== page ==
A late February afternoon, and Ben Loyal (2504ft/ 765m) looked distant and almost Alpine in its snowy mantle, reflected in the wet sand of the Kyle as the tide eased out. Strangely, the blanketing snow made the shape of the hill clearer by obscuring the detail, and the reflection was at times mirror-like in a thin layer of salt water. Artists often use mirrors to see an inverted view of their work, because this aspect can reveal deficiencies in structure or composition that they might fail to see through over-familiarity. Similarly, there is a danger in getting too absorbed in the details of a scene before the main shapes and composition are established. Likewise, it is all too easy to become over-familiar with the routine of our lives, or too caught up in the day to day clutter, and it can be worthwhile stepping back at times to look at our situation with fresh eyes and to evaluate if we are still on course with the things we feel are most important.
The ruins of the diminutive Ardvreck Castle stand on a narrow promontory at the east end of Loch Assynt. The castle was built in the late 1400s and has a violent history, with murders, executions, sieges, and betrayals, which quite belie its size and its dramatic setting on one of the most beautiful lochs in the north. The castle’s human occupation finally came to an end in 1795 when it was struck and largely destroyed by lightening. Soaring behind are the 3400ft (1040m) sandstone tops and ridges of Quinag (pronounced “coon-yak”), a Y-shaped mountain that offers a sensational day out to those with strong legs and a head for heights. Gazing down from the summit, Ardvreck shrinks into insignificance, as does the whole of human history when viewed from the perspective of geological time. It does us good to be put in our place occasionally!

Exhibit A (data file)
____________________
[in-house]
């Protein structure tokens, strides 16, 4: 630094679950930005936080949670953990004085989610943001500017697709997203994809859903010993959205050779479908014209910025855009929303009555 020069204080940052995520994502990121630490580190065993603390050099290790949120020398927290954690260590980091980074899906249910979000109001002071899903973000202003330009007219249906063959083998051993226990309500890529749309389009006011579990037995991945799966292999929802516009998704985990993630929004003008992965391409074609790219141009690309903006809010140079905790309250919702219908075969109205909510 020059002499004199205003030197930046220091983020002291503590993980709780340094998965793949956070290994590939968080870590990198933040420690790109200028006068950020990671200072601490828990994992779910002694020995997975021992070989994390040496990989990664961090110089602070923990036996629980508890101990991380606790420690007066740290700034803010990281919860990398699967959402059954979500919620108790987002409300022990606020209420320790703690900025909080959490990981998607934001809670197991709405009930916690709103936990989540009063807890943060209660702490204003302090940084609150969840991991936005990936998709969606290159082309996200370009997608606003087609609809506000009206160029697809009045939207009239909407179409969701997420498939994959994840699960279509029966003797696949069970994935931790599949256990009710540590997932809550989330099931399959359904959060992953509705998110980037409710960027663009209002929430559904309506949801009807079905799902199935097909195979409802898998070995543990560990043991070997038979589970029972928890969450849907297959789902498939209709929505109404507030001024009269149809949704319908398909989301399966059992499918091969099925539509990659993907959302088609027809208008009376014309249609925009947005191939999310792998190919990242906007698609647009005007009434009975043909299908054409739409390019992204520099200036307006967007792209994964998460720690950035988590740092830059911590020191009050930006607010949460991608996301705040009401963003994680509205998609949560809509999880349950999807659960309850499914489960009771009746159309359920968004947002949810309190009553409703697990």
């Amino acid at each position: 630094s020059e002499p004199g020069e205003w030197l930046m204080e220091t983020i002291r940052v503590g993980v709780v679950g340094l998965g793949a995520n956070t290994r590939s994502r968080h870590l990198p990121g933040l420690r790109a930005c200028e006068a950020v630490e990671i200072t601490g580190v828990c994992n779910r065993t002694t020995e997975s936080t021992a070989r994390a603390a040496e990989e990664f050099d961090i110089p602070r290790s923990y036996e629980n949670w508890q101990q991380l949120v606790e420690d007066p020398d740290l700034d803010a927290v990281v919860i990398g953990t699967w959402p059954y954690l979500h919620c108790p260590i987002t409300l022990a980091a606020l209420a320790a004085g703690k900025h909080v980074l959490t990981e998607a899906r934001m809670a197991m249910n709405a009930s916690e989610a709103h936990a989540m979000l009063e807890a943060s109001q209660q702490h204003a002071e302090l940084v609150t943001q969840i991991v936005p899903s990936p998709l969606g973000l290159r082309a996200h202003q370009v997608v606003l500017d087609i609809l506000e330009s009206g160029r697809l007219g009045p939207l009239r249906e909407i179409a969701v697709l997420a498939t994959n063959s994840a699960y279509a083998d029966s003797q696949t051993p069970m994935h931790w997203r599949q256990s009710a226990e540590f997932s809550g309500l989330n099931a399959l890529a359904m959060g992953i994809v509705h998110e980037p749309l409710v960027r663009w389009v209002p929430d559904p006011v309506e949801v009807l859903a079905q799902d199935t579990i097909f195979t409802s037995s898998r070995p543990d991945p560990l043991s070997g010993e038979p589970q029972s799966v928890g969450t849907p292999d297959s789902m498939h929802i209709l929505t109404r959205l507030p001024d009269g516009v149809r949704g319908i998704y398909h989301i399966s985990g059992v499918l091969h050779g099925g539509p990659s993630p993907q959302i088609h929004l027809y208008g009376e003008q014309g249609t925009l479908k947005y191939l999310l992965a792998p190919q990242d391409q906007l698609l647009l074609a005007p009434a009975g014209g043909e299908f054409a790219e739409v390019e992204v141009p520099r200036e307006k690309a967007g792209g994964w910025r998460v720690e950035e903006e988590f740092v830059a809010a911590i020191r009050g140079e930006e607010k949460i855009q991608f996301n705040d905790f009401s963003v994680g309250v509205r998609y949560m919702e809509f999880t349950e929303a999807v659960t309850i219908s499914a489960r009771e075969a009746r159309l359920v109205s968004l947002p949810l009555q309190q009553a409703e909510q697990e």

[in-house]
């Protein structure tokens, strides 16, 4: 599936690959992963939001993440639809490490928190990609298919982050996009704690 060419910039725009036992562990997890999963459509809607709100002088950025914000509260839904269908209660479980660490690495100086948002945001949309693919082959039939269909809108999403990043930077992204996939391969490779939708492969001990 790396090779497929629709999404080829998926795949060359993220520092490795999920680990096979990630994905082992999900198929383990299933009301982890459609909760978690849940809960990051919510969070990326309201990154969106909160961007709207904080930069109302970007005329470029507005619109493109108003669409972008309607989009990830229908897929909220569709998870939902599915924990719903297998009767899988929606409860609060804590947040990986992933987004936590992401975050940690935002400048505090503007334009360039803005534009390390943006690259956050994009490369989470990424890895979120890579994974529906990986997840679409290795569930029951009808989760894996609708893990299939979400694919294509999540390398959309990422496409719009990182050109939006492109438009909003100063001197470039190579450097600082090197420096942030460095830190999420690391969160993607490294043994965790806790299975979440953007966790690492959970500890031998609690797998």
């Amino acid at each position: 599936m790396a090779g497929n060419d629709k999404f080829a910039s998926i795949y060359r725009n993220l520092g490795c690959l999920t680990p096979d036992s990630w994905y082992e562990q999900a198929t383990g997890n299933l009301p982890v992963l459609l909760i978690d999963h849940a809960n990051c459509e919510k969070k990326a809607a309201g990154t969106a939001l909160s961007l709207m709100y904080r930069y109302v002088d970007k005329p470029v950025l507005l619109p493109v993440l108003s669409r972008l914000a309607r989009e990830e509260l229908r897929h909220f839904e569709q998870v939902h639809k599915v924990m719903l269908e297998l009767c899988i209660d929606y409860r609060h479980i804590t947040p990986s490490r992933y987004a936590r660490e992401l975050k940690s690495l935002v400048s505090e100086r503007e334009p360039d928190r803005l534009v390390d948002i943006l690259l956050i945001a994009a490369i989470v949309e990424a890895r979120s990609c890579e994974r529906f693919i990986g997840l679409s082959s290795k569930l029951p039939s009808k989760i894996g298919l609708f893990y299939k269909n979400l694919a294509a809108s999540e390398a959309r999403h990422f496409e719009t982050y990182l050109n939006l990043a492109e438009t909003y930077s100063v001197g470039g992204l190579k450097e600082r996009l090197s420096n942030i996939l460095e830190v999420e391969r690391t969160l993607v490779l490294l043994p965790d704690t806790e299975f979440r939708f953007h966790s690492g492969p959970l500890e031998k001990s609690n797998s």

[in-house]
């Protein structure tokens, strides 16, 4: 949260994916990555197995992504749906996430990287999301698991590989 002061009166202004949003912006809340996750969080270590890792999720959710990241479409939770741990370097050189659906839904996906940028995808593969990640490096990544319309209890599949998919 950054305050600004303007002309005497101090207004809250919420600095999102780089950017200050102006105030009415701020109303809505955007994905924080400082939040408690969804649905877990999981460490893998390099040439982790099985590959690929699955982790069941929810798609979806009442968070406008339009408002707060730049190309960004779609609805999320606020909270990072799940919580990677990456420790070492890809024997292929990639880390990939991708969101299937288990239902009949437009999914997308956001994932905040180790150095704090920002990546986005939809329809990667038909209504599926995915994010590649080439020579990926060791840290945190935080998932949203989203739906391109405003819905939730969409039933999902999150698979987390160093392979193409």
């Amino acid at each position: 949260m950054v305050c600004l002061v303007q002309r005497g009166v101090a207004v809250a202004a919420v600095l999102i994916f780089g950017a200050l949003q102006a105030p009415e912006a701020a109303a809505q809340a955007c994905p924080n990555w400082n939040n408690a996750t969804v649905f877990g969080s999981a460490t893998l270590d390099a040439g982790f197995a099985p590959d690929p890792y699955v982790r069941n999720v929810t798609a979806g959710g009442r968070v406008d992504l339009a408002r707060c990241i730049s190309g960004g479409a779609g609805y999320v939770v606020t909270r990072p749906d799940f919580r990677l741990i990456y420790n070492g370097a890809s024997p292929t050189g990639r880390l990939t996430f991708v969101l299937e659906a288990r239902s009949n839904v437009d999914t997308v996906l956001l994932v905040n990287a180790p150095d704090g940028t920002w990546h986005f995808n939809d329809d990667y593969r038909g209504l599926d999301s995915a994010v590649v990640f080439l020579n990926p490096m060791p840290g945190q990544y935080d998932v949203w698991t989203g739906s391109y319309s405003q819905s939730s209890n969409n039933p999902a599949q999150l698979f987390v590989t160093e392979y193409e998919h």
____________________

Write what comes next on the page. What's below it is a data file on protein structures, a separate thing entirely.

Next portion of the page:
An Teallach (The Forge) is one of the most amazing mountains in Scotland, its web of narrow ridges topped by fantastic sandstone pinnacles, blending into rounded tops of white quartzite on Glas Mheall Liath and Sail Liath. The main summits are Bidean a’ Ghlas Thuill (1062m/3484ft) and Sgurr Fiona (1060m/3478ft), but the main attraction is the jagged razor of a ridge from Sgurr Fiona over the precipitous Lord Berkeley’s Seat and the Corrag Bhuidhe Pinnacles - a scrambler’s delight! But be warned: you need a good head for heights and ideally a rope for protection. There are narrow paths on the steep western slopes bypassing the ridge crest, but even here care is needed. The view of the ridge from Loch Toll an Lochain is much less demanding on leg muscles and adrenal glands, but still awe-inspiring. Relax and enjoy it!